Objective: To asses the incidence of local recurrence and distant metastases after complete resection for stage I lung cancer in order to predict the predominant prognostic factors. Method: We retrospectively reviewed 123 patients with stage I lung cancer who underwent curative resection over a 2-year period between January 1987 and December 1988. There were 83 male and 40 female patients with a mean age of 64.8 ± 12 years (range between 39 and 82 years). Multivariate analysis of prognostic factors for long term survival was undertaken. Results: T1N0 lesions were found in 34 patients and T2N0 in 89. The histological diagnosis was Squamous carcinoma in 75, Adenocarcinoma in 38, large cell carcinoma in 6 and small cell carcinoma in 4 patients. Pneumonectomy was performed in 27 patients (5 T1 and 22 T2) while 96 required lobectomy (29 T1 and 67 T2). At 5 years 50 patients died. This was due to local recurrence in 12, distant metastasis in 24, second primary in 1, unrelated disease in 3, while the cause was unknown in 10 patients. At 5 years, 10 patients were alive with evidence of recurrence. The mean interval for local recurrence was 19.8 months and for distant metastasis was 18 months. The overall 5 year survival was 67% ± 4 for T1 and 56% ± 5 for T2 lesions (NS). The rate of recurrence was significantly less for T1 lesions (P = 0.02). Survival was significantly less for patients requiring pneumonectomy rather than lobectomy (P = 0.01) whether for T1 or T2. Conclusion: In stage I lung cancer T2 lesions requiring pneumonectomy for complete resection had a worse prognosis and higher incidence of local recurrence.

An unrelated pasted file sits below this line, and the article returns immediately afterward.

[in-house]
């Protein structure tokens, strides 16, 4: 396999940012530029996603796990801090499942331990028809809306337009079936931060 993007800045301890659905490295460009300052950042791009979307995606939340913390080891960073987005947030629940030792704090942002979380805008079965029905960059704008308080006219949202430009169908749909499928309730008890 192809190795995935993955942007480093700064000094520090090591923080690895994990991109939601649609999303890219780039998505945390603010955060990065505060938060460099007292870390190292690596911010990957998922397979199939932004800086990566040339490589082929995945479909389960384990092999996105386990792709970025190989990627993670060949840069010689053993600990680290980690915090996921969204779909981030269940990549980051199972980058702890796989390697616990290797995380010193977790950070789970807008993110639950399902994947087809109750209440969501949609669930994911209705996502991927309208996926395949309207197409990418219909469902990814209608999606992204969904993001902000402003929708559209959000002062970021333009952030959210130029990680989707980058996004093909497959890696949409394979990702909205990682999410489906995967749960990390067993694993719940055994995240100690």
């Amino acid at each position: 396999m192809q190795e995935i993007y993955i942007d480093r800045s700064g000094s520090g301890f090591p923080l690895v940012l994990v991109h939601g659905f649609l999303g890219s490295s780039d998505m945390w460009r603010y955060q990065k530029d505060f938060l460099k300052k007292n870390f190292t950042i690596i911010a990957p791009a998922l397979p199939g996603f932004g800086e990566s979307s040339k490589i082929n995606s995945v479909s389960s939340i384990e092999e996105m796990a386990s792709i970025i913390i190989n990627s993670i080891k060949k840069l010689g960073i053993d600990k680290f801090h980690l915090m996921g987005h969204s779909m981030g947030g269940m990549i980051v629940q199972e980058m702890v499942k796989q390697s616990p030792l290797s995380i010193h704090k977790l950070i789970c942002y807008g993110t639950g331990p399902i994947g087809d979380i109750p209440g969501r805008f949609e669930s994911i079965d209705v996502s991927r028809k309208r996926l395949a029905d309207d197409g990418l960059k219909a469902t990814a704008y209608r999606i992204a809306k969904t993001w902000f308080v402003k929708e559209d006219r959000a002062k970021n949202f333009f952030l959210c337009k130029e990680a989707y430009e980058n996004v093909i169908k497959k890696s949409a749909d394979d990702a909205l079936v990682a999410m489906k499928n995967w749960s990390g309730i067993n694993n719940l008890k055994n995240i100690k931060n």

Al-Kattan, K., Sepsas, E., Fountain, S. W., & Townsend, E. R. (1997). Disease recurrence after resection for stage I lung cancer. European Journal of Cardio-Thoracic Surgery, 12(3), 380–384. https://doi.org/10.1016/S1010-7940(97)00198-X